The only limitation on the General Assembly in drafting ballot language is that the language be adequate to enable the voters to ascertain which amendment they are voting on. Sears v. State, 232 Ga. 547 (208 SE2d 93) (1974).

Georgia formerly had a statute that required ballot language to enable the voter to "pass intelligently" on the proposed amendment. Ga. L. 1939, p. 305. That statute was repealed in 1962. Ga. L. 1962, p. 620. Since the statute was repealed, this court has conducted only a minimal review of ballot language if the state followed all of the constitutionally and statutorily required procedures for amending the constitution, including printing, publicizing and distributing the amendment. Pye v. State Highway Dept., 226 Ga. 389 (175 SE2d 510) (1970); see also Art. X, Sec. I, Par. II of the Georgia Constitution and OCGA § 21-1-2.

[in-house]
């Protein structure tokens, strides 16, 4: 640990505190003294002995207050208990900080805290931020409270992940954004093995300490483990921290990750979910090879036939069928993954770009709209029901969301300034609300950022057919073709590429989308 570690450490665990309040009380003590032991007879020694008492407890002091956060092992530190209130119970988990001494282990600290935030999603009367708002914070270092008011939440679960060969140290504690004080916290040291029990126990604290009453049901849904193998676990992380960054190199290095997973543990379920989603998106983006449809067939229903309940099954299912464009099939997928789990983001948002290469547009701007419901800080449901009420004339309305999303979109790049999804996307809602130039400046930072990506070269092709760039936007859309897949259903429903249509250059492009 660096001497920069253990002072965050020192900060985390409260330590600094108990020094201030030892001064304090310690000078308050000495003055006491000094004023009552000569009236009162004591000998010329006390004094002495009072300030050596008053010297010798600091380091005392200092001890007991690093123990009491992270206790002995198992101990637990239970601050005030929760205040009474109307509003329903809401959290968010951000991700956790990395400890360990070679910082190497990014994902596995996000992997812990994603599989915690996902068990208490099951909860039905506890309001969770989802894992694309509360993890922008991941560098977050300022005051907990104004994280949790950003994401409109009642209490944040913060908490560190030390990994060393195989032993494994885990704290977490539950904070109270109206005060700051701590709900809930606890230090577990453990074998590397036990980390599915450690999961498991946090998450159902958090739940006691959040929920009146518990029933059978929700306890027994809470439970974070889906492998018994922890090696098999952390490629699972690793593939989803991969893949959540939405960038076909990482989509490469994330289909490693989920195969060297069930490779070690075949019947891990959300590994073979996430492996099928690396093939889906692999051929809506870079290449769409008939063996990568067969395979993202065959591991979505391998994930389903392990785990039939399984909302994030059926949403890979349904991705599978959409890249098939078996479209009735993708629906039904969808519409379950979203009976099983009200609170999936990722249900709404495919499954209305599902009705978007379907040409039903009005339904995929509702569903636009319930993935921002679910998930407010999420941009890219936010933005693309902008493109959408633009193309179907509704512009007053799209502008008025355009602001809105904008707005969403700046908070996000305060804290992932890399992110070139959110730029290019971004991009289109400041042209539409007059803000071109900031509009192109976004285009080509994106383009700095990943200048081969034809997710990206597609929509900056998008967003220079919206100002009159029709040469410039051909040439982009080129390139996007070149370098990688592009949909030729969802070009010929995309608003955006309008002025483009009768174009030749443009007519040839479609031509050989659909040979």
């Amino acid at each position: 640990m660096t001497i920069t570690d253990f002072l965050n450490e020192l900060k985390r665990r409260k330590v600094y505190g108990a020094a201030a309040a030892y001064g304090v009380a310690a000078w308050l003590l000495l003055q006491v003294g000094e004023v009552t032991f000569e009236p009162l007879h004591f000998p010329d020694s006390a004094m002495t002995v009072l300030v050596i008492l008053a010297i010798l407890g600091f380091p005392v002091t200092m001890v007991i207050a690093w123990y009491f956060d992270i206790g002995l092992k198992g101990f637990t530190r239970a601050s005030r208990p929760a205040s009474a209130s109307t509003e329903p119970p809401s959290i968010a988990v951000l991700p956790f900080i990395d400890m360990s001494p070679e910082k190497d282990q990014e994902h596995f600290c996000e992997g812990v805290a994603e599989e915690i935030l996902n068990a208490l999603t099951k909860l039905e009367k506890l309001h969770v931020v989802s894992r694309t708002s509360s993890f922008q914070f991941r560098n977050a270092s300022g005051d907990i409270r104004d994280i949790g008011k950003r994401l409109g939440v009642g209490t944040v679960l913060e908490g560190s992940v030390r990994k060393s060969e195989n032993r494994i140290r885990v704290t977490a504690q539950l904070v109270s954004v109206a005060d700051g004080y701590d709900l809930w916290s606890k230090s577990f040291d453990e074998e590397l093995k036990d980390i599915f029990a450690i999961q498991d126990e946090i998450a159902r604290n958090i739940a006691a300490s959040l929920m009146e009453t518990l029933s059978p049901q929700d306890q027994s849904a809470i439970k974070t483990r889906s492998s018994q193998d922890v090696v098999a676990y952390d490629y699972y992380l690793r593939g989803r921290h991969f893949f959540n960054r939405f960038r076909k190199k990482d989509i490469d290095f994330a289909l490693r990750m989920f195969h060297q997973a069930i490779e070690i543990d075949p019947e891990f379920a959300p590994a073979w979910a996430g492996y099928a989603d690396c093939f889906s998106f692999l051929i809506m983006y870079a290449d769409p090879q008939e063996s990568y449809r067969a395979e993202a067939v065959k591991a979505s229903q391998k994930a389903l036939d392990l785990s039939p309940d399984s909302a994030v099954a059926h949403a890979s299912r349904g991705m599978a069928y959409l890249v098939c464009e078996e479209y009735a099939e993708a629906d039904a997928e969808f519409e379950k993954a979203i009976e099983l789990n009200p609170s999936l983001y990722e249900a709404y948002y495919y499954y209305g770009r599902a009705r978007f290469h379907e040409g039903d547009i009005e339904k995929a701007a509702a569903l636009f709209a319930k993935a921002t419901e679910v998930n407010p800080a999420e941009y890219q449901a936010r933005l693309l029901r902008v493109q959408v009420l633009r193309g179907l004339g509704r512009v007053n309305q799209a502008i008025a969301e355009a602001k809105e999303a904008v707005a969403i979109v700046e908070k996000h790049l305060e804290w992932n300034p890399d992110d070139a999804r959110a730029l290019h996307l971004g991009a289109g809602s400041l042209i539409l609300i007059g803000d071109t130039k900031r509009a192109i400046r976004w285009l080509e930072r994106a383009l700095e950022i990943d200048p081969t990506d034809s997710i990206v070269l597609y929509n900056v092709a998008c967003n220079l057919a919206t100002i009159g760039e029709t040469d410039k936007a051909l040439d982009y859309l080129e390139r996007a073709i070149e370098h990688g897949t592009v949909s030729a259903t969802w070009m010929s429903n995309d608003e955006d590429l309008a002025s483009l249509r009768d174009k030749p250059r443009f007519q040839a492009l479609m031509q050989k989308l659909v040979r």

Although we believe that the legislature should in every instance strive to draft ballot language that leaves no doubt in the minds of the voters as to the purpose and effect of each proposed constitutional amendment, there are several reasons for limiting the scope of our review. First, constitutional amendments are often complex. Any summary of the proposal may be subject to various interpretations. Even the legislators who sponsor an amendment may not agree on the purpose and effect of a particular amendment. Moreover, the court must trust the people and the political process to determine the contents of the Constitution. We must presume that the voters are informed on the issues and have expressed their convictions in the ballot box.